At times, reluctant attendees connected with topics. You could see the changes in participants: body language, level of focus, engagement in questions and answers, or level of participation in hands-on activities. Successful professional development experiences are not a given. Missing the mark is a reality. However, if people are encouraged to share their ideas for the types, styles, or topics of professional development opportunities, the potential for experimenting with suggested strategies and practices will most likely increase.
Designing formal professional development opportunities in response to identified needs is not difficult. One approach would be to ask teachers and administrators to list the outstanding achievements of the school. Then, ask them to list areas of improvement. Review the lists, check for common topics, and summarize the input. Return the lists for additional input by asking staff members to select their first priority for their school. What needs are identified most often? Share the summary of needs with staff members and discuss possible approaches to addressing identified needs. Involving faculty at each phase of planning professional development opportunities will certainly require a little more time, but the effort will be worthwhile.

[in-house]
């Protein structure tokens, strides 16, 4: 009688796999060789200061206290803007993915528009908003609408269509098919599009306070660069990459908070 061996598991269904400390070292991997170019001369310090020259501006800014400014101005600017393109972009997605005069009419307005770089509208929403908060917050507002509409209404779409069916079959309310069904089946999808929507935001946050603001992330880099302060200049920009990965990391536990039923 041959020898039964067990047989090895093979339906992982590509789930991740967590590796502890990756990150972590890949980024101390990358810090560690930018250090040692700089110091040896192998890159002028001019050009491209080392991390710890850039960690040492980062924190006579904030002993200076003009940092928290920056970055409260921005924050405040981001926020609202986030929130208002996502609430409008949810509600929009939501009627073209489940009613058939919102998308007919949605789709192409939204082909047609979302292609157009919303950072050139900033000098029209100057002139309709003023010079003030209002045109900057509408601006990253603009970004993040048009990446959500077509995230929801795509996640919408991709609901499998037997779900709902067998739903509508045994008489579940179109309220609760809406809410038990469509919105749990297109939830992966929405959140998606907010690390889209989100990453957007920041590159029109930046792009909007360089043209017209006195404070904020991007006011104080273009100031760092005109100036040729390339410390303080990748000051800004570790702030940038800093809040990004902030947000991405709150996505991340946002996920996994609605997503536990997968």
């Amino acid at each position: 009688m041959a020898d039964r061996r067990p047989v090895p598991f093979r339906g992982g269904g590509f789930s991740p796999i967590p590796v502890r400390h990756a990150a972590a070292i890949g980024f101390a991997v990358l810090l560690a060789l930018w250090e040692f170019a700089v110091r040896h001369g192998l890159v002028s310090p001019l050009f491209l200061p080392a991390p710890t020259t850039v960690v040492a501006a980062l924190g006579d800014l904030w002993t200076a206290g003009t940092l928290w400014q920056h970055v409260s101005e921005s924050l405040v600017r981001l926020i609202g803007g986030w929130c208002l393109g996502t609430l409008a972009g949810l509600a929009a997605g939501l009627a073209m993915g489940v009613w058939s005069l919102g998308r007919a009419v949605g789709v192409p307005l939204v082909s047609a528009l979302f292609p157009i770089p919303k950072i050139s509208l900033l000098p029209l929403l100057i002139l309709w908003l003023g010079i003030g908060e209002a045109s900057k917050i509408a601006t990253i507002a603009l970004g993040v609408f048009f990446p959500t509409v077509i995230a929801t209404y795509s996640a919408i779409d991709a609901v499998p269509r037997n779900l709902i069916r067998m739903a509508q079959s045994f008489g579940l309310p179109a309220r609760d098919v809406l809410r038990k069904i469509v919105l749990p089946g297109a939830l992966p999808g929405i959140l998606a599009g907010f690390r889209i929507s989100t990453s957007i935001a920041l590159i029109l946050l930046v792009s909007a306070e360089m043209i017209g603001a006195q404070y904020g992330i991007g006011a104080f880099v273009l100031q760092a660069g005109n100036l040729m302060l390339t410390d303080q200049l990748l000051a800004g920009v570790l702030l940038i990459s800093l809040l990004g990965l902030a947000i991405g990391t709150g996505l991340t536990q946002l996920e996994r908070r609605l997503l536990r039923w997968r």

Remember that professional development is not an event. It is an ongoing opportunity to help you meet your goals as they relate to your role as an educator. Each of us who has chosen to be an educator understands what an enormous responsibility it is to work with youngsters and adults who touch our lives. Changes in practices, instructional styles, or curriculum are realities in places where people have the talent, commitment, and resources to implement them. Are these the places where you want to work? Are these the places where you want your children to attend school?